Will Consumers Stick With Contactless Payments?

Will Consumers Stick with Contactless Payments?
Retail pickup and other services are helping to promote more use of contactless payments.

Contactless payments took a while to arrive in the U.S., but the transaction method is enjoying a growth spurt in the retail world, a trend that seems almost certain to continue through 2021.

According to a new study from the National Retail Federation and Forrester Research, 67% of retailers accept one or more forms of contactless payments. The majority of retailers — 58% — take contactless cards that consumers either wave or tap at payment terminals. That’s up from 40% last year. Mobile wallets also are finding more popularity, with 56% of merchants accepting that smartphone payment method, up from 44%.

The rise of contactless payments in U.S. retail came on slowly, at least when compared to much of Europe and Asia, but gained energy in the year or so before the pandemic. The spread of the coronavirus and the resulting health restrictions and protective measures have put no-touch transactions top of mind for consumers and merchants — a signal of where some retail innovation efforts might be focused in the coming months and in 2021.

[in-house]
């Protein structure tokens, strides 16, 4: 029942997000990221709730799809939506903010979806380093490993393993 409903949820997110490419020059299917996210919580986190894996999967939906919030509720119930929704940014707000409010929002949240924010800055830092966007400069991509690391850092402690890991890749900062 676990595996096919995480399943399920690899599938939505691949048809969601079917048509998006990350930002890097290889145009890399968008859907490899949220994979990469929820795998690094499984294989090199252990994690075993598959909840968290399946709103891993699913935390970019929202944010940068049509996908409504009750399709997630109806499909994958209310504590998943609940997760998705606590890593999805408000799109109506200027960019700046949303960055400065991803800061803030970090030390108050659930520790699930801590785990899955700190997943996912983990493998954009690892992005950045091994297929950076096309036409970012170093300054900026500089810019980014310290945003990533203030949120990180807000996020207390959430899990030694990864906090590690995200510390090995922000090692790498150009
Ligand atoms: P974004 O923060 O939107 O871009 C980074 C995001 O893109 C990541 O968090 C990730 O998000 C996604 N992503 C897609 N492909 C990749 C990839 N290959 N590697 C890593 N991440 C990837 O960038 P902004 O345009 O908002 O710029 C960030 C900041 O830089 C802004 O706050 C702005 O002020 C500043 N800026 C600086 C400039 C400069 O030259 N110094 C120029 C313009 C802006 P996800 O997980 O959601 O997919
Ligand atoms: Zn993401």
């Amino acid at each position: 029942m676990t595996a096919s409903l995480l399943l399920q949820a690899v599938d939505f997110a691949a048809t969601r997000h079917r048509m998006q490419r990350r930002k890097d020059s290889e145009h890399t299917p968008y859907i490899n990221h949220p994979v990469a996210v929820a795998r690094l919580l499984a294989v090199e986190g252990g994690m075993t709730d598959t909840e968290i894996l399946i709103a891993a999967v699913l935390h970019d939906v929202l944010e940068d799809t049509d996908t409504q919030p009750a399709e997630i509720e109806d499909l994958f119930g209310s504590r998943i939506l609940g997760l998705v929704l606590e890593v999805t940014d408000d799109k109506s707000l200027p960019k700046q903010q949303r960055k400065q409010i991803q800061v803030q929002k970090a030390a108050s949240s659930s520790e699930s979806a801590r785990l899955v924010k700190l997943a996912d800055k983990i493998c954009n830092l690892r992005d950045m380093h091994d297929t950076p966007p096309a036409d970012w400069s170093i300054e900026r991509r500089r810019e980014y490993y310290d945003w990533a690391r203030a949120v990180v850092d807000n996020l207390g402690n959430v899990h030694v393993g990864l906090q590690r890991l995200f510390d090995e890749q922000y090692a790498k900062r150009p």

Ample Room for Growth

Since January, the new report found, retailers have reported a 69% percent increase in contactless transactions. The trend promises to continue into 2021 and beyond, with 94% of retailers anticipating more contactless payment growth over the next 18 months. Even so, contactless payments still have ample room for growth in U.S. retail. That’s because the report found that only 19% of retailers said contactless accounted for more than half of in-store transactions, and 30% said it accounted for no more than 10%.

The future of contactless payment growth in the U.S. depends not only on retailers and their ability to deploy appropriate payment infrastructure and encourage use. Consumers must get on board, too. According to a separate Forrester report, about a fifth of U.S. consumers — 19% — said they have recently made a digital payment (not just contactless) for the first time inside a retail store.

Of that group, 62% had used their phones for the transaction while 56% had used contactless cards. Those experiences were apparently positive, as 67% of those consumers said they were satisfied with the transaction, and 57% said they would employ those payment methods again once the pandemic eases and in-store shopping was considered safe.

“Touchless payment methods are an important part of ensuring the health of retail workers and consumers but they do raise concerns about the security of payments and the fees charged to merchants to process transactions,” said Leon Buck, the NRF’s vice president for government relations, banking and financial services. “Retailers, banks and card companies need to work together to ensure that these transactions remain secure. And the card industry should not take advantage of this situation to rake in extra fees merchants would not pay otherwise.”

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